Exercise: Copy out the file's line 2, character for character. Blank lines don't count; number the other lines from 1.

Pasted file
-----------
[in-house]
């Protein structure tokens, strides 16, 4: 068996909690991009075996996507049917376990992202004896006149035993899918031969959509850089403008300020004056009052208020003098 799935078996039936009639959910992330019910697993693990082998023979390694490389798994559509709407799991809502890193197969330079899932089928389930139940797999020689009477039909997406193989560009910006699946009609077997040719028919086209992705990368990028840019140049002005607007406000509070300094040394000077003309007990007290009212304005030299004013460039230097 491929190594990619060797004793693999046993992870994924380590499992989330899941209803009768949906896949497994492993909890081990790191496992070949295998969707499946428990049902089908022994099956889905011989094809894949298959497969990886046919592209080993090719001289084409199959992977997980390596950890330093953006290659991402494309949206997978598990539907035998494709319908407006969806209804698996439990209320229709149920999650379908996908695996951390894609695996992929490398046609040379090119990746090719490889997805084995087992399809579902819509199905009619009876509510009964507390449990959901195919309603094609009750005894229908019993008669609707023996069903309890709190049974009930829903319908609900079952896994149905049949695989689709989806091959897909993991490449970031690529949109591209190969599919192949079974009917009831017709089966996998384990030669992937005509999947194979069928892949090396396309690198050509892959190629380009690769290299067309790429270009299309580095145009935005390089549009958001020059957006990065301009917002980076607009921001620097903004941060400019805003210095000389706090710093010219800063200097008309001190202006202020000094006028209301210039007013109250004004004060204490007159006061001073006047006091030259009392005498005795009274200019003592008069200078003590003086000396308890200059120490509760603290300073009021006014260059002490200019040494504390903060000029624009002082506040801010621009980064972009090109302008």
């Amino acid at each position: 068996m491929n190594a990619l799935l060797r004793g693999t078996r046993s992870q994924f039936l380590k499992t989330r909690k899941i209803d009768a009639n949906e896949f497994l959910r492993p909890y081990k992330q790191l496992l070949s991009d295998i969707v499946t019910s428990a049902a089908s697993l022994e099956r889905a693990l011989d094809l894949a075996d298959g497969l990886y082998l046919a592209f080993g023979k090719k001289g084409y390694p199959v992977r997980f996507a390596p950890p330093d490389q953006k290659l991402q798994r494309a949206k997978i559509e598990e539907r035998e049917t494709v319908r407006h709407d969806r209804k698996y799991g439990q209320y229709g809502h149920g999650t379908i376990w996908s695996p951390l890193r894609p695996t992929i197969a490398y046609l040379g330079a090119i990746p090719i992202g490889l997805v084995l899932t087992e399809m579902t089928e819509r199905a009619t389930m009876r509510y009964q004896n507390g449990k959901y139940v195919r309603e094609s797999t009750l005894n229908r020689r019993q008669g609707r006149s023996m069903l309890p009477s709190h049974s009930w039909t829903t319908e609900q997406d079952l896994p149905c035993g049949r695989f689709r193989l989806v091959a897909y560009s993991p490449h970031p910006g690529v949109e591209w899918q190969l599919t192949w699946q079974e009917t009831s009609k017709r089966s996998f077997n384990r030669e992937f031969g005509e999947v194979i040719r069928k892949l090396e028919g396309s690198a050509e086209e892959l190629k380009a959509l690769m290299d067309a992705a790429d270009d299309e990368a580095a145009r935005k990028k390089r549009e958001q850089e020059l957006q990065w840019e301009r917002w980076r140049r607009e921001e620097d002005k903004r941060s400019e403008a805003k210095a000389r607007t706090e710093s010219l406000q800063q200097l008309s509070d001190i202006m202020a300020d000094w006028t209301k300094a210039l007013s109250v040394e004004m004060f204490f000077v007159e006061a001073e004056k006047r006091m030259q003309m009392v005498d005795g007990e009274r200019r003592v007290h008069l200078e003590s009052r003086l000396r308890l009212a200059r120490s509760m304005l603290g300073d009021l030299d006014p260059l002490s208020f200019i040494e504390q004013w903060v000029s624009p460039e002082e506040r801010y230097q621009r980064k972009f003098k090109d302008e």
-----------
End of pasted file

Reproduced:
């Protein structure tokens, strides 16, 4: 068996909690991009075996996507049917376990992202004896006149035993899918031969959509850089403008300020004056009052208020003098 799935078996039936009639959910992330019910697993693990082998023979390694490389798994559509709407799991809502890193197969330079899932089928389930139940797999020689009477039909997406193989560009910006699946009609077997040719028919086209992705990368990028840019140049002005607007406000509070300094040394000077003309007990007290009212304005030299004013460039230097 491929190594990619060797004793693999046993992870994924380590499992989330899941209803009768949906896949497994492993909890081990790191496992070949295998969707499946428990049902089908022994099956889905011989094809894949298959497969990886046919592209080993090719001289084409199959992977997980390596950890330093953006290659991402494309949206997978598990539907035998494709319908407006969806209804698996439990209320229709149920999650379908996908695996951390894609695996992929490398046609040379090119990746090719490889997805084995087992399809579902819509199905009619009876509510009964507390449990959901195919309603094609009750005894229908019993008669609707023996069903309890709190049974009930829903319908609900079952896994149905049949695989689709989806091959897909993991490449970031690529949109591209190969599919192949079974009917009831017709089966996998384990030669992937005509999947194979069928892949090396396309690198050509892959190629380009690769290299067309790429270009299309580095145009935005390089549009958001020059957006990065301009917002980076607009921001620097903004941060400019805003210095000389706090710093010219800063200097008309001190202006202020000094006028209301210039007013109250004004004060204490007159006061001073006047006091030259009392005498005795009274200019003592008069200078003590003086000396308890200059120490509760603290300073009021006014260059002490200019040494504390903060000029624009002082506040801010621009980064972009090109302008």